Saturday, 6 October 2012

No decorum in the forum: 2

I still don't speak Latin (but then, to be fair, it's only been a few months since my last confession), and now everyone seems to be speaking it, or at least talking about it, or at least taking about two people in particular who were caught out by their use (or misuse) of a few words of it.

Government Chief Whip and Conservative Party MP Andrew Mitchell last week gave a virtuoso performance of how not to use Latin when he allegedly berated members of the Metropolitan Police who had stopped him from cycling through a ‘please don’t cycle through this’ security gate (rather than walking through a side entrance like a normal human being). Mitchell (who does not appear to be a normal human being) was understandably aggrieved (probably at those who thought he was a normal human being) and proceeded to download a few choice expressions. The Sun (not always the most reliable of British newspapers) reported Mitchell as saying: "Best you learn your [Anglo Saxon expletive deleted] place. You don't run this [Anglo Saxon expletive deleted] government. You're [Anglo Saxon expletive deleted] plebs."

Funny thing is, it wasn't the choice use of Anglo Saxon expletives that upset everyone, nor, apparently, the vitriolic attack upon the group of public servants just doing their duty, no: it was the use of the word 'pleb', the shortened version of the Latin term 'plebeian' that is generally applied to the unwashed mass of normality in the Roman world. 

I've got no real concerns about a Tory MP calling anyone who isn't a Tory MP a ‘pleb’, in fact I rather like the idea of being thought of as plebeian and it would be a mark of honour to be called one by a self-important, puffed-up, port-swilling, patrician, bum-faced, public school Conservative baboon. No, what I object to is the unadulterated string of Anglo Saxon expletives that  one such self-important, puffed-up, port-swilling, patrician, bum-faced, public school Conservative baboon hurled with unjustified vitriol at members of the police who were manning the aforesaid security gate. No one seemed all that bothered about these particular words and that particularly bothers me. Mitchell claims that the Anglo Saxon expletives were not expressly directed at the police, no, he was merely expressing his frustration in more general terms at the world around him.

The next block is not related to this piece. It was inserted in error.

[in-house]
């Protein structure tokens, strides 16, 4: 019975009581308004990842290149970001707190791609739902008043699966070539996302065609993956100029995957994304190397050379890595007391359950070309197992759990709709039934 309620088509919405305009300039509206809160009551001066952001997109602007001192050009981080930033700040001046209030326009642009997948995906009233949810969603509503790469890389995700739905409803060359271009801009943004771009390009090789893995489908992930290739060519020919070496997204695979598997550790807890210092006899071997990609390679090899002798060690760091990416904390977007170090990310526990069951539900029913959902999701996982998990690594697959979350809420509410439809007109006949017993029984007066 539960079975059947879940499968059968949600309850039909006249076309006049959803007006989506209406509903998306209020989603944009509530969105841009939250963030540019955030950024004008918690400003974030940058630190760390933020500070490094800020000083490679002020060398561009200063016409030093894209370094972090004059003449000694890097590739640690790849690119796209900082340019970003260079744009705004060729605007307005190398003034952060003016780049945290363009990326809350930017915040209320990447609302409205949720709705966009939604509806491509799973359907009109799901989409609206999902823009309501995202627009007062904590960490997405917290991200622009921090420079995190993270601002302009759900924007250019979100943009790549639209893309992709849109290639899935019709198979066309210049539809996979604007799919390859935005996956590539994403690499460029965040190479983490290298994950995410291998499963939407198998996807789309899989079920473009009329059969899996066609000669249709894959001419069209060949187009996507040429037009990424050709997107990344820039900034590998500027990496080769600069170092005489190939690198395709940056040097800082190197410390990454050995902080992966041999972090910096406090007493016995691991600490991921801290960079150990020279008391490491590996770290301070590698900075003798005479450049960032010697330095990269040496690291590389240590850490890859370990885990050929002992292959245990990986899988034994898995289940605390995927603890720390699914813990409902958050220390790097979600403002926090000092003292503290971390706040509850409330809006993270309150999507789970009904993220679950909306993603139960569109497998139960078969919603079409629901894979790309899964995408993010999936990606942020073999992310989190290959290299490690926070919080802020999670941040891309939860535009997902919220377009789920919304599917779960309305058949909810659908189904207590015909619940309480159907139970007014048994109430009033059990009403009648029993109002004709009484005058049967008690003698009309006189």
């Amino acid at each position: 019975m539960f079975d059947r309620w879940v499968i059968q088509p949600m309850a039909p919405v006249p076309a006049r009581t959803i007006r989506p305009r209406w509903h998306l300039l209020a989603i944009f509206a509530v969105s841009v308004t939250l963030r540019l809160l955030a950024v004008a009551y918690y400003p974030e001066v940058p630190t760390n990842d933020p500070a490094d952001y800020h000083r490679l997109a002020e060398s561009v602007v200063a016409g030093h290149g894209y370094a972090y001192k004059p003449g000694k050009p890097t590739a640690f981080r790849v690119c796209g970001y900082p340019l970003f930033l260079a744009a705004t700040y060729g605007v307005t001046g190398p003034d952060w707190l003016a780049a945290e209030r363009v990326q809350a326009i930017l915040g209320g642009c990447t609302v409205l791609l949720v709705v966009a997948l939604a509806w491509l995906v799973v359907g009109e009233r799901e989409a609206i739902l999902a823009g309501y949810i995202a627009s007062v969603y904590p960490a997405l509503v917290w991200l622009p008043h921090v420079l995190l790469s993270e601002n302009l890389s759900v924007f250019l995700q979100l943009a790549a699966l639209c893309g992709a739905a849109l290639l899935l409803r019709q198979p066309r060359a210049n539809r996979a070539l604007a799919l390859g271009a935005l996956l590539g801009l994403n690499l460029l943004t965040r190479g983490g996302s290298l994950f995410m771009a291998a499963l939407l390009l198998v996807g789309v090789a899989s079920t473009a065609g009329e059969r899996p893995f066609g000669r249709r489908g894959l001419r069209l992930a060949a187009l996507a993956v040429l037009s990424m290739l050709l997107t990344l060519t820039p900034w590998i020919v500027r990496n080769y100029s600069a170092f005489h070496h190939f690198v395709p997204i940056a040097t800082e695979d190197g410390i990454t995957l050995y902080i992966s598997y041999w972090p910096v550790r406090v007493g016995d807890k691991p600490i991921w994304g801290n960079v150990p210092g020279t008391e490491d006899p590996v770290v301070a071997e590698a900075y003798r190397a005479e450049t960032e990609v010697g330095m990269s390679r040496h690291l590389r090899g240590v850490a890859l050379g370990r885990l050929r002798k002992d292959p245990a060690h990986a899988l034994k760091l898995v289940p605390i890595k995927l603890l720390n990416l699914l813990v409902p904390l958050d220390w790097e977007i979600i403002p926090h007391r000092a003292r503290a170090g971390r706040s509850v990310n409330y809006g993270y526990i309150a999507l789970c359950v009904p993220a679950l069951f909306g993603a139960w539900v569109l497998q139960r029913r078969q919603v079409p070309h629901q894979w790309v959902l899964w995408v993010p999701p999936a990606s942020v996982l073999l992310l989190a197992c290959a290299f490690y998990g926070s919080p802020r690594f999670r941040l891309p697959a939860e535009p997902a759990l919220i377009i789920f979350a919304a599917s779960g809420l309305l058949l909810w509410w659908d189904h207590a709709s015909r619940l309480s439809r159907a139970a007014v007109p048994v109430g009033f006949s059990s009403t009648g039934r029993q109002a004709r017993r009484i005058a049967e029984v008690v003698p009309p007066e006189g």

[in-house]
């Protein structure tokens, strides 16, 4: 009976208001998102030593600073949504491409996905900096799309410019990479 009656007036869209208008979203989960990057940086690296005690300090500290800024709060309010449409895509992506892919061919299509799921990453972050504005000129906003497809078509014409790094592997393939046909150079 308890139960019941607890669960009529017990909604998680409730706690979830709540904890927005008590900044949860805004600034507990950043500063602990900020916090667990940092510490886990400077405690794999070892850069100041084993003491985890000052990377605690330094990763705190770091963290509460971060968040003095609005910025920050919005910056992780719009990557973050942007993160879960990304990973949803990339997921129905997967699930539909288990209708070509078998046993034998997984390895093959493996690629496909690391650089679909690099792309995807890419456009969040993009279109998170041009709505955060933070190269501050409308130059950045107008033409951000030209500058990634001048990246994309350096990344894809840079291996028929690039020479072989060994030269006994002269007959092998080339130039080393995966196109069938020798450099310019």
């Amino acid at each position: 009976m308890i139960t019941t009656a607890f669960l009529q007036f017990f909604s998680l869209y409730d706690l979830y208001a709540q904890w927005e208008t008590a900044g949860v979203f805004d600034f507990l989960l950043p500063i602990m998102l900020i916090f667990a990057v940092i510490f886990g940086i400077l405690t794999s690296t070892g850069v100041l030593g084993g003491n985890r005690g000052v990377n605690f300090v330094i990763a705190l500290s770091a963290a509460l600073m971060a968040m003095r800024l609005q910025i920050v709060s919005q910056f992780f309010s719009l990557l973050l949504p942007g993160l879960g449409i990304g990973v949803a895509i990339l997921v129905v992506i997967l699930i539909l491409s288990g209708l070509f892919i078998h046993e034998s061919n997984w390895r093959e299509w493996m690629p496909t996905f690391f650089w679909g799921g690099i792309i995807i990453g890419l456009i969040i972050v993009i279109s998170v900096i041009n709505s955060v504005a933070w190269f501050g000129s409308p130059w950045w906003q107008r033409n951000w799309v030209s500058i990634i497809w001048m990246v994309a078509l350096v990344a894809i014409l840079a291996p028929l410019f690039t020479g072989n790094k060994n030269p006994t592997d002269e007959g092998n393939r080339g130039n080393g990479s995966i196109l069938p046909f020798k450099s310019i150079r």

Quite right.

In fact whenever I get frustrated at work, say by the photocopier that seems to possess the singular inability to photocopy anything onto A4 without first chewing the paper up and then spitting it contemptuously at my feet, or perhaps the drinks machine that can't seem to serve you a cup of tea without first liberally dusting it with dried tomato soup, I can often be seen (and heard) remonstrating with it in the following terms "Best you learn your [Anglo Saxon expletive deleted] place. You don't run this [Anglo Saxon expletive deleted] University. You're a [Anglo Saxon expletive deleted] piece of [Anglo Saxon expletive deleted] inanimate machinery."

It doesn't never does.

With immaculate timing, the UK Prime Minister managed his own Latin clanger when he dropped in on US television's The Late Show with David Letterman. Letterman, bizarrely, took the opportunity to quiz the PM on British history, which wasn't strictly fair, given that the British do have about 2,000 years more history than the US, but I have to say it was very entertaining (and simultaneously stomach-churningly gruelling) to watch.

The quiz included Mr Letterman asking Mr Cameron what 'Magna Carta' meant, to which Mr Cameron did his best to appear perplexed. Looking at the interview again, I'm not sure whether Letterman was asking what Magna Carta meant in the greater sense of democracy and the development of civil rights OR if whether he was simply asking 'what it is the literal translation', but David Cameron huffed and puffed and admitted that he simply didn't know. Now I wasn't educated at Eton (can you tell?) and neither am I running the country, but I think that even I could have a stab at answering 'er..does it mean Great Charter David?' (or even 'Big Charter' would have done).

Boris Johnson the jabberingly inbred lozenge-shaped gibbon / Major of London (delete as applicable) later commented that Mr Cameron had undoubtedly faked ignorance in order to make himself appear "more down to earth". Yeah, I do that a lot now you come to mention it, feigning ignorance on geography, football, physics, chemistry, football (again), biology, popular culture, cricket and football to the point that I must appear to be the most solidly down to earth of blokes. "It was a brilliant move" the toffee-nosed blond-moppet / potential next prime minister (delete as applicable) added "in order to show that he didn't have Latin bursting out of every orifice."